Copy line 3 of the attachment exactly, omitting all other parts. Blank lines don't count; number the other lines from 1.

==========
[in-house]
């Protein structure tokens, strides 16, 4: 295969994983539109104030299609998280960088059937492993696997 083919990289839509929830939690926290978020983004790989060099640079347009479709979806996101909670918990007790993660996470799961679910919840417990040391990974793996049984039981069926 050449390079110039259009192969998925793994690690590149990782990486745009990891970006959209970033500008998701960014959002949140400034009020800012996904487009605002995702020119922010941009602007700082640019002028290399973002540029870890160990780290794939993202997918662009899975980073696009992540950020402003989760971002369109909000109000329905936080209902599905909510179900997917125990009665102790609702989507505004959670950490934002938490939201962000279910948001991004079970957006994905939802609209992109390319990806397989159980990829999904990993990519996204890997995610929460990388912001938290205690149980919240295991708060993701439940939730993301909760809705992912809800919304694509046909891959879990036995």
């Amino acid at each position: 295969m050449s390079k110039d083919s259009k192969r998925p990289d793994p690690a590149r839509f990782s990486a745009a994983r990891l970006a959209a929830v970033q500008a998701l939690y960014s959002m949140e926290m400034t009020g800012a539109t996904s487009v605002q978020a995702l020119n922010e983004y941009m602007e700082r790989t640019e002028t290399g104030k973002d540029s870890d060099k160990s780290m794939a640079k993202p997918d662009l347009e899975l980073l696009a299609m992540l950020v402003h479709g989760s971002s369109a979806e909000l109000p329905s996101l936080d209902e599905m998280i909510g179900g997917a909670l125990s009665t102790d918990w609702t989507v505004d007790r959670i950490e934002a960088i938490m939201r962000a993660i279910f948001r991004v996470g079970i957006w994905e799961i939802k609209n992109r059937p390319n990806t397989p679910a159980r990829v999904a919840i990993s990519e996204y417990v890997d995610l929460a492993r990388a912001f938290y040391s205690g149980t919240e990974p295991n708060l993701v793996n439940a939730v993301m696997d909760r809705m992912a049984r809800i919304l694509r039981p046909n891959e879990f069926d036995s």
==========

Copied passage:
């Amino acid at each position: 295969m050449s390079k110039d083919s259009k192969r998925p990289d793994p690690a590149r839509f990782s990486a745009a994983r990891l970006a959209a929830v970033q500008a998701l939690y960014s959002m949140e926290m400034t009020g800012a539109t996904s487009v605002q978020a995702l020119n922010e983004y941009m602007e700082r790989t640019e002028t290399g104030k973002d540029s870890d060099k160990s780290m794939a640079k993202p997918d662009l347009e899975l980073l696009a299609m992540l950020v402003h479709g989760s971002s369109a979806e909000l109000p329905s996101l936080d209902e599905m998280i909510g179900g997917a909670l125990s009665t102790d918990w609702t989507v505004d007790r959670i950490e934002a960088i938490m939201r962000a993660i279910f948001r991004v996470g079970i957006w994905e799961i939802k609209n992109r059937p390319n990806t397989p679910a159980r990829v999904a919840i990993s990519e996204y417990v890997d995610l929460a492993r990388a912001f938290y040391s205690g149980t919240e990974p295991n708060l993701v793996n439940a939730v993301m696997d909760r809705m992912a049984r809800i919304l694509r039981p046909n891959e879990f069926d036995s």